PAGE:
Juneau Travel Guide [y]

[y] Juneau Visitors Guide

The southeastern area of Alaska was initially inhabited by the Auke and Taku tribes, hunter-gatherer tribes that lived in the region for thousands of years. Ancestors of the Tlingit Indians, the Auke and Taku tribes were known for their rich and diverse cultural heritage, which included singing and dancing, and, quite possibly, a legal system that honored laws similar to present-day intellectual copyright protection.

The Alexander Archipelago, located near the southeastern coast of the state, on the Pacific Ocean, is an area of geological interest. An archipelago is a group of islands, that are formed when the tips of oceanic mountains rise above the surface of the sea. The island chain was named after the Russian fur trader, Alexander Baranov, who was the first European to claim the area in the early nineteenth century. The area would be named after Joe Juneau, a Quebecois miner, who headed to Alaska to seek his fortune as a prospector. With the help of his Native American guide, Chief Keowee, he negotiated the wilderness in search of gold in the southeastern section of the region. It would not be until 1880, however, that the pair would strike gold, eventually transporting over one thousand pounds of gold ore back to their financial backer, in Sitka.

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In October 1880, Joe Juneau and his gold mining partner, Richard Harris, set up base camp in the area that would later become the city of Juneau. Initially, the small town was named Harrisburg, in honor of Harris, and was later renamed Rockwell, only to be finally renamed Juneau, in 1881, after Joe Juneau. By this time, a gold mining camp had been firmly established and the underground mines, which would remain open until the 1940s, were excavated. The gold mines were shut down during the Second World War, as part of the American government’s attempt to save resources for the war effort.

During the twentieth century, the area grew rather rapidly and, when Alaska was granted Statehood in 1959, the city experienced a population explosion. This growth, however, would slow during the 1960s and, in 1970, the communities of Douglas, the City of Juneau and the Greater Juneau Bureau were amalgamated into what is now the City of Juneau.

Juneau Fast Facts

  • Total Area: 3,255.0 Square miles
  • Population: 30,711 people divided into 11,543 households. Average temperatures: July
  • Housing: 12,282 units
  • Median income: $62, 034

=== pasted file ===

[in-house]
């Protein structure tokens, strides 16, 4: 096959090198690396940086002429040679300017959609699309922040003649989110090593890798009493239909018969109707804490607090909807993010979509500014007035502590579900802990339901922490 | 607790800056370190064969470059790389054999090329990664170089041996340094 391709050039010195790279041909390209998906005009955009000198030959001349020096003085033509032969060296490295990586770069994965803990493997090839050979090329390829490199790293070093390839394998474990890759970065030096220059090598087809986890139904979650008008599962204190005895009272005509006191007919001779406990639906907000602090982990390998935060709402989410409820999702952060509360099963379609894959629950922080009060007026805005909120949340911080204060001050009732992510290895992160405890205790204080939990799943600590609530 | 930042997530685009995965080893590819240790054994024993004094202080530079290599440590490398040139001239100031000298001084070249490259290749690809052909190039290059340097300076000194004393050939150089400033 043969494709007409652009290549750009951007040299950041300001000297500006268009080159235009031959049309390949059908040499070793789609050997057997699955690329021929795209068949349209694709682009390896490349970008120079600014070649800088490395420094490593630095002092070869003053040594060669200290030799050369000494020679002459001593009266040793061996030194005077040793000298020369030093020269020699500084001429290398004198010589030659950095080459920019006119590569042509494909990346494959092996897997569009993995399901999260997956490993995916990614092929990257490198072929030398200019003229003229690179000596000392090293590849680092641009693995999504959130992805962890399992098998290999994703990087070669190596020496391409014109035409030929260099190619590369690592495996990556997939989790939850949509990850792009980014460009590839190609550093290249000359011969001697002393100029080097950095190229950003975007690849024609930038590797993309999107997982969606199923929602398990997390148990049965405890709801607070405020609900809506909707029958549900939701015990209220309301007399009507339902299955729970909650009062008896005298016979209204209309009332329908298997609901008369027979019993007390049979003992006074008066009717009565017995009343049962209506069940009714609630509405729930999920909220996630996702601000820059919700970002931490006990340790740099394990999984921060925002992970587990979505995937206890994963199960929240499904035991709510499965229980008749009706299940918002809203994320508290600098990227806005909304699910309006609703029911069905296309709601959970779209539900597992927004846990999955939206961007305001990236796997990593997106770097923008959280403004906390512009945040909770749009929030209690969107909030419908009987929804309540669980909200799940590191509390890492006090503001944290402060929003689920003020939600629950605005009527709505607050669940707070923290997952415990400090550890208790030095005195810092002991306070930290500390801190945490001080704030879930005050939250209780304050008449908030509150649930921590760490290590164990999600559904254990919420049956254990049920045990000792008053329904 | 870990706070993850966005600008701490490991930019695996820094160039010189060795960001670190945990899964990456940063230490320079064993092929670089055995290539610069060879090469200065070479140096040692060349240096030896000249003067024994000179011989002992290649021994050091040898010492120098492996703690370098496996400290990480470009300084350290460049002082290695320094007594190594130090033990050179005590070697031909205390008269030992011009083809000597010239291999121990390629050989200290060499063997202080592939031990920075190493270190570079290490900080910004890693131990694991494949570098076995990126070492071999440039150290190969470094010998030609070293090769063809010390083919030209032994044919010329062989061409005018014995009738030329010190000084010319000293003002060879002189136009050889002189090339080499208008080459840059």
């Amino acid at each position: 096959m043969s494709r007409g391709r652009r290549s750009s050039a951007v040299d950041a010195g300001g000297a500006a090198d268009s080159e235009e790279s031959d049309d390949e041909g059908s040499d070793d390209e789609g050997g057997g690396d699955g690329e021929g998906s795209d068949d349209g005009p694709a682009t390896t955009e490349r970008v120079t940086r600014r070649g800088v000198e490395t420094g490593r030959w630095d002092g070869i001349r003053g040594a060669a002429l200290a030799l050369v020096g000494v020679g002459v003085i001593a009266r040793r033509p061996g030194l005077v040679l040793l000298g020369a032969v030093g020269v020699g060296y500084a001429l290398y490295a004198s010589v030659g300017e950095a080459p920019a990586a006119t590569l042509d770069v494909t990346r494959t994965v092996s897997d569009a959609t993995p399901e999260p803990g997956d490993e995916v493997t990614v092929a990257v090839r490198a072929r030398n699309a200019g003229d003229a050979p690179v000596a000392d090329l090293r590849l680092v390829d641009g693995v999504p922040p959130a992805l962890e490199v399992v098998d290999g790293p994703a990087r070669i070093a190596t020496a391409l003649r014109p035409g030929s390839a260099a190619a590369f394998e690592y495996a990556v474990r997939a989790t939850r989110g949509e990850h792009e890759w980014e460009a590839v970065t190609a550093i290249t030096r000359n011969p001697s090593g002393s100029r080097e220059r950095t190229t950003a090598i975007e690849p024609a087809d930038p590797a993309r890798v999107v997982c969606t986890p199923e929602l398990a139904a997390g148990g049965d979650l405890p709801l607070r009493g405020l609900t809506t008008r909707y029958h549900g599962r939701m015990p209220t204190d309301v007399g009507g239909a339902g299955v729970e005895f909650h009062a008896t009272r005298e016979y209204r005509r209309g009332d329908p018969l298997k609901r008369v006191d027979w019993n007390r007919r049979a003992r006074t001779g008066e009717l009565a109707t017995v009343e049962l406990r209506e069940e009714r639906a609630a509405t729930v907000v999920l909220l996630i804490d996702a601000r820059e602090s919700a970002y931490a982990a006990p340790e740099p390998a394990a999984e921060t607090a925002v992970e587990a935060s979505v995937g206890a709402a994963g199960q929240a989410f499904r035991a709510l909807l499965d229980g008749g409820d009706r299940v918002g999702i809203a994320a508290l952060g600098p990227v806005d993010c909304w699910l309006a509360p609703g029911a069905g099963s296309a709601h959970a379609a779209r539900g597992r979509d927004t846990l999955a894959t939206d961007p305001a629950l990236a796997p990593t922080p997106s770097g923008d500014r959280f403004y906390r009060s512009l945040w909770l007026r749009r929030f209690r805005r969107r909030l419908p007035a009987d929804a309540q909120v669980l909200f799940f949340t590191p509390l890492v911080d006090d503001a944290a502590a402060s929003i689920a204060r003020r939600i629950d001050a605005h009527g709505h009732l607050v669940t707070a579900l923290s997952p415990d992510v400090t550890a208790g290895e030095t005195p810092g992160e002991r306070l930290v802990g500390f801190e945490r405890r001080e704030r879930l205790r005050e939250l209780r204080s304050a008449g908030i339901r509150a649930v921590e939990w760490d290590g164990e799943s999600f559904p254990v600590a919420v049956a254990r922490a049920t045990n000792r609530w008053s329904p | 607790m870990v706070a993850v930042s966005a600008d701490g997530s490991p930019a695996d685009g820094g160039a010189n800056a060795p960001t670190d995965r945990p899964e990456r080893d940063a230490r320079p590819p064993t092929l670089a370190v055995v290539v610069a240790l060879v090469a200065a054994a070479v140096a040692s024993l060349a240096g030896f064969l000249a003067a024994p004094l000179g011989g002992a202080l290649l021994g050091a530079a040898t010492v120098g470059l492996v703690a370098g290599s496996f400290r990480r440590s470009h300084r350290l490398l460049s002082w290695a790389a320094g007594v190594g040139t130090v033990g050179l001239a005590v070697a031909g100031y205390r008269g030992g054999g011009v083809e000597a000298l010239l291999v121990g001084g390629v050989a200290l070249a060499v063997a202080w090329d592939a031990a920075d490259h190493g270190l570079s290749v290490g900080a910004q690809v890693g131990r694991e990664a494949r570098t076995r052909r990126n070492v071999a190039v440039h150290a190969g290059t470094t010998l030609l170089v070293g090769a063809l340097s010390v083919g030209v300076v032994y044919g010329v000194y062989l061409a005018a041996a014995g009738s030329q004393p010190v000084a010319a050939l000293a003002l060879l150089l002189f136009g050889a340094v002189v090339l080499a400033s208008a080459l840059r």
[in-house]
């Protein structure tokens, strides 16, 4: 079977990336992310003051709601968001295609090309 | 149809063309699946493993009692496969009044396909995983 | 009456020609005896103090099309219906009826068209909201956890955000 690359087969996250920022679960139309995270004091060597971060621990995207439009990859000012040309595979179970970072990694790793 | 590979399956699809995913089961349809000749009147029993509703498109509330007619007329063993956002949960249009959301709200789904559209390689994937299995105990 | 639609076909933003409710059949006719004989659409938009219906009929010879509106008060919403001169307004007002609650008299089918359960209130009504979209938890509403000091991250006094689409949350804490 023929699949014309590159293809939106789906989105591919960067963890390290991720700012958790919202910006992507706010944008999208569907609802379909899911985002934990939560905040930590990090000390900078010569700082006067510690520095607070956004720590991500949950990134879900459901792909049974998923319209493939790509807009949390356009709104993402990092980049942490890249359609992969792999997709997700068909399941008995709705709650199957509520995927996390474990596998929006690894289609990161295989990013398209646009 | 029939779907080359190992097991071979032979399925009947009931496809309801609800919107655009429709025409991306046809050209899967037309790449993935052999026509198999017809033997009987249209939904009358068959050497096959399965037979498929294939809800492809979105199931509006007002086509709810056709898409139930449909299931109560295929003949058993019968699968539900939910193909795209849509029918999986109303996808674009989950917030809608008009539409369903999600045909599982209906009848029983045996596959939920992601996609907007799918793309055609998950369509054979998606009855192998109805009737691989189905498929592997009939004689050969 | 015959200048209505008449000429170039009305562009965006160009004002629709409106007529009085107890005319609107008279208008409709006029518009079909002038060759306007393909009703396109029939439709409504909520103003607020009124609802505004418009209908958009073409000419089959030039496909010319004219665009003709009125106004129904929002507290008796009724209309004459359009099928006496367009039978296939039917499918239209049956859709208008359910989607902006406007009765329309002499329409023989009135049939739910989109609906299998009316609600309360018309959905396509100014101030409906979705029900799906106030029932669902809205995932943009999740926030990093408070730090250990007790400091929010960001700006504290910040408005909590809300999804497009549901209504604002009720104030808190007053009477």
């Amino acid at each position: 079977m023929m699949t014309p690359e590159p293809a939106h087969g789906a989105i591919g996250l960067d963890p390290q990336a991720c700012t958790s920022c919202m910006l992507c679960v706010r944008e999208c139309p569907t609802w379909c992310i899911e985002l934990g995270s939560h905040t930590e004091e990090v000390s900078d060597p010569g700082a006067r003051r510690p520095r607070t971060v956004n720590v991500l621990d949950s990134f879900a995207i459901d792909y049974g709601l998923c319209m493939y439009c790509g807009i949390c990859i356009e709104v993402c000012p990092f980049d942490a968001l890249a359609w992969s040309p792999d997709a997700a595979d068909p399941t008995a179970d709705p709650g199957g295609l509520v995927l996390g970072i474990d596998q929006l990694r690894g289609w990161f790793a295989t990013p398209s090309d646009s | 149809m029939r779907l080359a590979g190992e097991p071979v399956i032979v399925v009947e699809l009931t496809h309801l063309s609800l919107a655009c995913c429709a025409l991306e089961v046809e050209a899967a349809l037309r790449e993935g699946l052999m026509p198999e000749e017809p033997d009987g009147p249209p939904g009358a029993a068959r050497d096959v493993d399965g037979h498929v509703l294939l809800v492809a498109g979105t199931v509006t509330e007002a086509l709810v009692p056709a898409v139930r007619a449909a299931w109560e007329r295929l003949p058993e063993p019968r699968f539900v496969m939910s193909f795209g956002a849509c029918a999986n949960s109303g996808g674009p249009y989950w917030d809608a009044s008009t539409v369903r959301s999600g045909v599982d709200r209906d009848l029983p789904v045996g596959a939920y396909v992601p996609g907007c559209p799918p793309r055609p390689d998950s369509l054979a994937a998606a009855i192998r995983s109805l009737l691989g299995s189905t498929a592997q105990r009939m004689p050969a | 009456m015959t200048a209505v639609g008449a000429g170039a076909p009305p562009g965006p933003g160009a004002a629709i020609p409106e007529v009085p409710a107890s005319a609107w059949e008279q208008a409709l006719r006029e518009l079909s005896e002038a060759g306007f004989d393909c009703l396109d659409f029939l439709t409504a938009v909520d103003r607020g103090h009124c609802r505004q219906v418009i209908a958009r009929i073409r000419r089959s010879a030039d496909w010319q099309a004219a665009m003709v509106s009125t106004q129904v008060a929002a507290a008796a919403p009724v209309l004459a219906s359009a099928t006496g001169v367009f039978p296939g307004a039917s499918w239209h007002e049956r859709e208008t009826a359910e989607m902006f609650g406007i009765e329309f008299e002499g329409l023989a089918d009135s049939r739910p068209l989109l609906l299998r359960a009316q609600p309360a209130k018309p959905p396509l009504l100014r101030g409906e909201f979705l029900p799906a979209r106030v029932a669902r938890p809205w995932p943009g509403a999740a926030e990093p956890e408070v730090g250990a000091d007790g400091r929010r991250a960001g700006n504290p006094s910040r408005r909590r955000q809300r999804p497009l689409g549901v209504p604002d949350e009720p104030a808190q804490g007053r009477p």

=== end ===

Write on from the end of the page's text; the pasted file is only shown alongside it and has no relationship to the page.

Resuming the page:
• Average temperature: January: 31F/21F July 64F/49F
  • Average precipitation: January: 4.81 inches; July: 3.36 inches

Juneau Recreation

Many residents and tourists are attracted to Juneau- and Alaska- because of the area’s pristine, natural beauty. There is a plethora of outdoor activities, such as hiking, salmon fishing, and hunting. Juneau is also one of the major ports in the state, and visitors and residents can enjoy the beautiful Alaskan coastline on local cruises. If you are looking to experience fishing at its best, there are many boats to charter. For example, you can easily charter a boat and enjoy world-class salmon or crab fishing, or simply take in a leisurely stroll along one of the many local hiking trails.

Juneau Dining

In spite of Alaska’s reputation as a wilderness resort, Juneau has many things to see and do. There are many restaurants, for visitors and residents alike, to sample the local delicacies and favorite dishes, like Gold Creek Salmon Bake, which specializes in traditional Alaskan foods, such as fish and local game. If you are looking for more contemporary dining experience, then the Fiddlehead Restaurant is your best bet. Located around the corner from the Alaska State Museum, it features both continental and vegetarian fares.

Juneau Communities

Downtown is the home of the legislative section of the state and is often teeming with activity, especially during the tourist seasons in the spring and summer. If you are looking for a great street-side café or a small gallery, downtown Juneau is the place to go. Architecturally speaking, the downtown area is a plethora of styles, ranging from older, late-nineteenth-century styles, to the contemporary. Juneau is the only American capital that is not connected to the rest of its state by road and can only be accessed by sea or by air. Once in the city, however, the visitor or new resident will notice that the neighborhoods in the area are broken down into the downtown area, West Juneau, Douglas, and North Douglas.

The community of Douglas has a distinct small-town feel to it. The annual Fourth of July parade is a must-see, as is Sandy Breach or the Perseverance Theatre. North Douglas, however, contains a wide variety of housing developments, ranging from single-story mobile homes to lavish waterfront villas.

The Airport section of the city is the most commercial of all the districts in Juneau. Here, shoppers can explore the Nugget Mall and visit the area’s many strip malls. However, as the area is nestled in the Alaskan wilderness, even this industrial neighborhood is patterned with hiking trails.